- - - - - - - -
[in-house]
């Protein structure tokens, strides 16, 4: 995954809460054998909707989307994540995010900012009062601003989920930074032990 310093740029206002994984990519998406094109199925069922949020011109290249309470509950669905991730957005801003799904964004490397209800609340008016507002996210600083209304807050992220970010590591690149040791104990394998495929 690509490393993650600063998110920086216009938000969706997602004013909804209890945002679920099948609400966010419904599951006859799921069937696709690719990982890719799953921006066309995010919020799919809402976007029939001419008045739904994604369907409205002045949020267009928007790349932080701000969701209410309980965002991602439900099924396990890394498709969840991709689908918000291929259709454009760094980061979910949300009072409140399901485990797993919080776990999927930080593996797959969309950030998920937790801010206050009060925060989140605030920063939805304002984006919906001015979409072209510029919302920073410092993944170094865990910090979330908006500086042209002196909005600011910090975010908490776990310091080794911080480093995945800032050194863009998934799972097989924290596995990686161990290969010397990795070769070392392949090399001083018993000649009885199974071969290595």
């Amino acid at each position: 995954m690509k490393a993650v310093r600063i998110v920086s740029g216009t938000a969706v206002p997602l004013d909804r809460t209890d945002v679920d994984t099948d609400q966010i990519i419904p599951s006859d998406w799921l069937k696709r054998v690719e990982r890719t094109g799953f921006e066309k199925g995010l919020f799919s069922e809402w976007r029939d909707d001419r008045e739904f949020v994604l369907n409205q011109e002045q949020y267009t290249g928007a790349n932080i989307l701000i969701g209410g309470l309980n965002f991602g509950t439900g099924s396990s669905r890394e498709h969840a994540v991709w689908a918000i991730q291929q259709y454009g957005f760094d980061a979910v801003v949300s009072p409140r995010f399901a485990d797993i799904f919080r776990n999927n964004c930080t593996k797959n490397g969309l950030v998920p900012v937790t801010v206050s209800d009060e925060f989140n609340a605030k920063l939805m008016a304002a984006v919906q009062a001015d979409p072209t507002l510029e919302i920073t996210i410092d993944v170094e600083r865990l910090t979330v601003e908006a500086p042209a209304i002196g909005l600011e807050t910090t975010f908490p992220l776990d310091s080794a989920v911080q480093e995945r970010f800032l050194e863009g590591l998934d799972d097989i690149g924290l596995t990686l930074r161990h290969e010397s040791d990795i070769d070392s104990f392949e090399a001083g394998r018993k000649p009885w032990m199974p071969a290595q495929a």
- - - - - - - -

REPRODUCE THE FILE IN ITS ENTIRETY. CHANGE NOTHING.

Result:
[in-house]
């Protein structure tokens, strides 16, 4: 995954809460054998909707989307994540995010900012009062601003989920930074032990 310093740029206002994984990519998406094109199925069922949020011109290249309470509950669905991730957005801003799904964004490397209800609340008016507002996210600083209304807050992220970010590591690149040791104990394998495929 690509490393993650600063998110920086216009938000969706997602004013909804209890945002679920099948609400966010419904599951006859799921069937696709690719990982890719799953921006066309995010919020799919809402976007029939001419008045739904994604369907409205002045949020267009928007790349932080701000969701209410309980965002991602439900099924396990890394498709969840991709689908918000291929259709454009760094980061979910949300009072409140399901485990797993919080776990999927930080593996797959969309950030998920937790801010206050009060925060989140605030920063939805304002984006919906001015979409072209510029919302920073410092993944170094865990910090979330908006500086042209002196909005600011910090975010908490776990310091080794911080480093995945800032050194863009998934799972097989924290596995990686161990290969010397990795070769070392392949090399001083018993000649009885199974071969290595």
């Amino acid at each position: 995954m690509k490393a993650v310093r600063i998110v920086s740029g216009t938000a969706v206002p997602l004013d909804r809460t209890d945002v679920d994984t099948d609400q966010i990519i419904p599951s006859d998406w799921l069937k696709r054998v690719e990982r890719t094109g799953f921006e066309k199925g995010l919020f799919s069922e809402w976007r029939d909707d001419r008045e739904f949020v994604l369907n409205q011109e002045q949020y267009t290249g928007a790349n932080i989307l701000i969701g209410g309470l309980n965002f991602g509950t439900g099924s396990s669905r890394e498709h969840a994540v991709w689908a918000i991730q291929q259709y454009g957005f760094d980061a979910v801003v949300s009072p409140r995010f399901a485990d797993i799904f919080r776990n999927n964004c930080t593996k797959n490397g969309l950030v998920p900012v937790t801010v206050s209800d009060e925060f989140n609340a605030k920063l939805m008016a304002a984006v919906q009062a001015d979409p072209t507002l510029e919302i920073t996210i410092d993944v170094e600083r865990l910090t979330v601003e908006a500086p042209a209304i002196g909005l600011e807050t910090t975010f908490p992220l776990d310091s080794a989920v911080q480093e995945r970010f800032l050194e863009g590591l998934d799972d097989i690149g924290l596995t990686l930074r161990h290969e010397s040791d990795i070769d070392s104990f392949e090399a001083g394998r018993k000649p009885w032990m199974p071969a290595q495929a």